The first big trend observed at the conference was a willingness for companies old and new to collaborate with each more. It’s a shift that’s been slowly happening for awhile, marked by traditional banks and financial mainstays warming up to and partnering with startups and more establiished FinTech players. A major example of this was found in PayPal’s announcement that they had formed 11 partnerships with various companies in just the past year, including Visa, Mastercard, Discover, and Citi.
Speaking of Citi, the companies head of treasury and trade solutions, Gulru Gundem, said during a Mobile World Congress session that FinTech disruption had led Citi to be more open to innovation. Additionally he noted that the FinTech revolution will continue to spread within corporate products as Millennials will demand solutions that are as innovative as the ones they use in the personal lives. This once again leaves the door open to even more potential partnerships going forward.
Although partnerships are growing in popularity there are still a number of battle grounds. One of the biggest is traditional banks versus online-only banks. With traditional banks offering almost zero percent savings accounts and often times charging for checking accounts, it has created an opportunity for online only banks to gain new customers by offering higher interest rates on savings accounts along with no cost checking.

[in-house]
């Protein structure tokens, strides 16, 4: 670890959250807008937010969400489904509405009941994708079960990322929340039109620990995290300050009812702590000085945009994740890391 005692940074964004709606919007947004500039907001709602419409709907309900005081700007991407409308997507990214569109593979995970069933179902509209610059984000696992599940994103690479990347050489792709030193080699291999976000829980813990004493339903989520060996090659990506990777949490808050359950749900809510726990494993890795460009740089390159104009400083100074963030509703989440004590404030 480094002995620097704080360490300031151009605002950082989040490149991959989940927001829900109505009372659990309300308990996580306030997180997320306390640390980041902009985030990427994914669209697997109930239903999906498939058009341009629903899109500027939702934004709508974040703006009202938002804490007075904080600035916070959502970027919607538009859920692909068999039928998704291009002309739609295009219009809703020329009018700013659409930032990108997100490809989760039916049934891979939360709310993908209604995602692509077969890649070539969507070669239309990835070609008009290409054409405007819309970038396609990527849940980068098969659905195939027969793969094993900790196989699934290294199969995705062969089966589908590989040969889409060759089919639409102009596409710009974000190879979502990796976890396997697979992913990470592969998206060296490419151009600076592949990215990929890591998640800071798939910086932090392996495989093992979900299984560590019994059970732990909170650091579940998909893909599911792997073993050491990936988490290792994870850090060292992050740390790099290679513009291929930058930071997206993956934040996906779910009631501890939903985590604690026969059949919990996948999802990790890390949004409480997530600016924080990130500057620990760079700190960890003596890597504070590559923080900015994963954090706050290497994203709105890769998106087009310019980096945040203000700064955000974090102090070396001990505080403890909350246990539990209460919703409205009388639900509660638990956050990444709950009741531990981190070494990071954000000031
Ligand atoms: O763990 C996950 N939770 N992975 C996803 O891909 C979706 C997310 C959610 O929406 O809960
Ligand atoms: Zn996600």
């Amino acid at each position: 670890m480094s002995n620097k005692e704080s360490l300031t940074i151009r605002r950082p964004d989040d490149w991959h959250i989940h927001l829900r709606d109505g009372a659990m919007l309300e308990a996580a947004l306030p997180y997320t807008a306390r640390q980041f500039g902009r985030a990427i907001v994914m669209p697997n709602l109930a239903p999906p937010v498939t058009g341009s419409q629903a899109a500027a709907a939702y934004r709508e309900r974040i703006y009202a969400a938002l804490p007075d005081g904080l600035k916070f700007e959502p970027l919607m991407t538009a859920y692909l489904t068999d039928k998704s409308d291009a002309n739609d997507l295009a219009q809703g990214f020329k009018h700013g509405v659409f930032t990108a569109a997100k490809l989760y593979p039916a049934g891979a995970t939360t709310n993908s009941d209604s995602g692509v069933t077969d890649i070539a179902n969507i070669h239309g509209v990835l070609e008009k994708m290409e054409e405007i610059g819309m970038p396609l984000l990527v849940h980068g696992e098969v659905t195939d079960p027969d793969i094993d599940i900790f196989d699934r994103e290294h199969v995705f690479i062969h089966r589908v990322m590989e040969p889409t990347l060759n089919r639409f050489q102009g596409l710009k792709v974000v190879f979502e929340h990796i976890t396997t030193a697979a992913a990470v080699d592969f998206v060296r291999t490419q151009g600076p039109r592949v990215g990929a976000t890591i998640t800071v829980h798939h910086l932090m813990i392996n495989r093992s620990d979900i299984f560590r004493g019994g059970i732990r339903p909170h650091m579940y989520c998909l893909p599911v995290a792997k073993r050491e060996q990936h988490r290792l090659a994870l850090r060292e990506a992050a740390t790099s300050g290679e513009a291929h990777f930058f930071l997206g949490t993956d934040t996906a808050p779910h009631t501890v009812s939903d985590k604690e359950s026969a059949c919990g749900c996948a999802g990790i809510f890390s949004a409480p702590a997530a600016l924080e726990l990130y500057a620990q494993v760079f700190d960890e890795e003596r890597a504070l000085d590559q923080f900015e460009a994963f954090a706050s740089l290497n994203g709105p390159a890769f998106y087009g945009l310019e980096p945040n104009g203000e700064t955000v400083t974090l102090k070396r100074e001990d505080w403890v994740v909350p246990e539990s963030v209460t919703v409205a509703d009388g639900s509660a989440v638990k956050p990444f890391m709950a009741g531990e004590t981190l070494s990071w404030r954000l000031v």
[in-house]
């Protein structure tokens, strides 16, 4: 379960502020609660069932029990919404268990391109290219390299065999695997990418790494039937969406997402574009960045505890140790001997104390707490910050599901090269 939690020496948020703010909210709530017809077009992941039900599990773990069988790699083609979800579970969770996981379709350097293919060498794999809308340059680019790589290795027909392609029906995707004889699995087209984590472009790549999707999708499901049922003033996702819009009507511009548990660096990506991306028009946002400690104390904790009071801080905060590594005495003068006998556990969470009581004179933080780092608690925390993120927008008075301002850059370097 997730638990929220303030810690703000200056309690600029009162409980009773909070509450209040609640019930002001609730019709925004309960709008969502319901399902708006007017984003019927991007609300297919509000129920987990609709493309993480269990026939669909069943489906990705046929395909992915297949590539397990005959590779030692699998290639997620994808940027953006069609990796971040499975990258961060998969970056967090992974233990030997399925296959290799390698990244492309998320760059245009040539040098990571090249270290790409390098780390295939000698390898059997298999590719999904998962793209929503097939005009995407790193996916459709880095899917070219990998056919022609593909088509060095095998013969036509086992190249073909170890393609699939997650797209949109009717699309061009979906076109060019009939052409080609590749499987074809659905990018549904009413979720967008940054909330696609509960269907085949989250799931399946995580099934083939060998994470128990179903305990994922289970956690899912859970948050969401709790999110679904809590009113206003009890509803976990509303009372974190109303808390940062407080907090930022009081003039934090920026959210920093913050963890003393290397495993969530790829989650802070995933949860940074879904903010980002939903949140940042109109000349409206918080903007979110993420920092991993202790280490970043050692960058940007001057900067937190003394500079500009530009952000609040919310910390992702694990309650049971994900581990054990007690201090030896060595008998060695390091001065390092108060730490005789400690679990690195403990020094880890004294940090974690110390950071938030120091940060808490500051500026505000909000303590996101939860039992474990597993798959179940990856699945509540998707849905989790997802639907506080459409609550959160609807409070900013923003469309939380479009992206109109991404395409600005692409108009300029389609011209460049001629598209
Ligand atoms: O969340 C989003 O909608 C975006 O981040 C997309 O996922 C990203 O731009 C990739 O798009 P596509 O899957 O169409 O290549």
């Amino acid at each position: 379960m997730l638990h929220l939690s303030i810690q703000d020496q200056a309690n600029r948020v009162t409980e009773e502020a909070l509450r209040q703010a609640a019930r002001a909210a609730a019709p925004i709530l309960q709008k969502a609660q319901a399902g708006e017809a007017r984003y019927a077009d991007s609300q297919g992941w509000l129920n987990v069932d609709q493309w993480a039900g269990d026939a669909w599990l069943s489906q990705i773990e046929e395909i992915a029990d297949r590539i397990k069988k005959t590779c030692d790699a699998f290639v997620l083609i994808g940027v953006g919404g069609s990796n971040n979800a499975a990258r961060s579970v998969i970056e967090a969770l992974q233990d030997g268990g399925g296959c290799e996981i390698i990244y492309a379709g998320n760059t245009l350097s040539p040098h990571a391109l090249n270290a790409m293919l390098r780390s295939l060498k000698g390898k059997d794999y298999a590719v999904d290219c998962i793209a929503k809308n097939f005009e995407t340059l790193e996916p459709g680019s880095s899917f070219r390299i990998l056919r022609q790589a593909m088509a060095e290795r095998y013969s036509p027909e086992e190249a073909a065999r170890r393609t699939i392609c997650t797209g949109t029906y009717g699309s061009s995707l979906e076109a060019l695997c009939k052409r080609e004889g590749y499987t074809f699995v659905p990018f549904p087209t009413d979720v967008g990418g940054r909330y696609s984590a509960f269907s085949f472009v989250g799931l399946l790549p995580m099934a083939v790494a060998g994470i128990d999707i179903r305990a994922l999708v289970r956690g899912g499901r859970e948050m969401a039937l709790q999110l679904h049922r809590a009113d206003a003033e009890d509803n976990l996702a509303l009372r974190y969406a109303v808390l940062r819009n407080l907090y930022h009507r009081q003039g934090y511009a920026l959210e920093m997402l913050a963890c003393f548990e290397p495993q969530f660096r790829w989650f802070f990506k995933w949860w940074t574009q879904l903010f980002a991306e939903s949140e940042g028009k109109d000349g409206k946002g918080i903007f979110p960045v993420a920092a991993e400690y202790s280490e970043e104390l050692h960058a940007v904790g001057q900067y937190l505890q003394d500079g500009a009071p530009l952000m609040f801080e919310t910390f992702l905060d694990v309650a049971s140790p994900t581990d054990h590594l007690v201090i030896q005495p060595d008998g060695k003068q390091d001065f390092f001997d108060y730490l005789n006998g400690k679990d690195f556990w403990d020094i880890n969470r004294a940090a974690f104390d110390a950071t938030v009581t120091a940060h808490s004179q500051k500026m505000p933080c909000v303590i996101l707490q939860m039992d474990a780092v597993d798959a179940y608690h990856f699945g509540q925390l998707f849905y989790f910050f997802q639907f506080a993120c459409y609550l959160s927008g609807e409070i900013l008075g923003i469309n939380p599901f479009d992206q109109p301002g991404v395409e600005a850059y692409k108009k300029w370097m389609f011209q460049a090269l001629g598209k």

Another area where FinTech is making inroads against traditional financial institutions is business loans. After the market crash of 2008, banks severely cut back on the number of small business loans issued. Since then a number of peer to peer lenders stepped into to fill the void in the marketplace. Initially the focus was on small business growth loans but some of the newer peer to peer lenders are expanding beyond that. One of the more innovative companies is Able Lending, which in addition to business growth loans also offers startup loans and debt refinancing.
In all these examples, FinTech startups have shown old-fashioned institutions how their services can be provided more efficiently, more transparently, and for less money. As a result, in addition to the aforementioned partnerships that are starting to form, we are also seeing some older players take a page from these startups and marrying it with their current services. For example larger asset management companies have begun building their own robo-advisor products, which may help them reach a new demographic without giving up their current base.
With that, it seems that, even though some trends within the FinTech industry are becoming clear, there’s hardly a consensus about how companies will react going forward. While some businesses may choose to partner with or perhaps even try to acquire startups that can compliment their current services, others may try to beat FinTech firms at their own game by building similar platforms in house. Either way there’s no question that financial technologies are continuing to change the way we spend, save, and invest our money.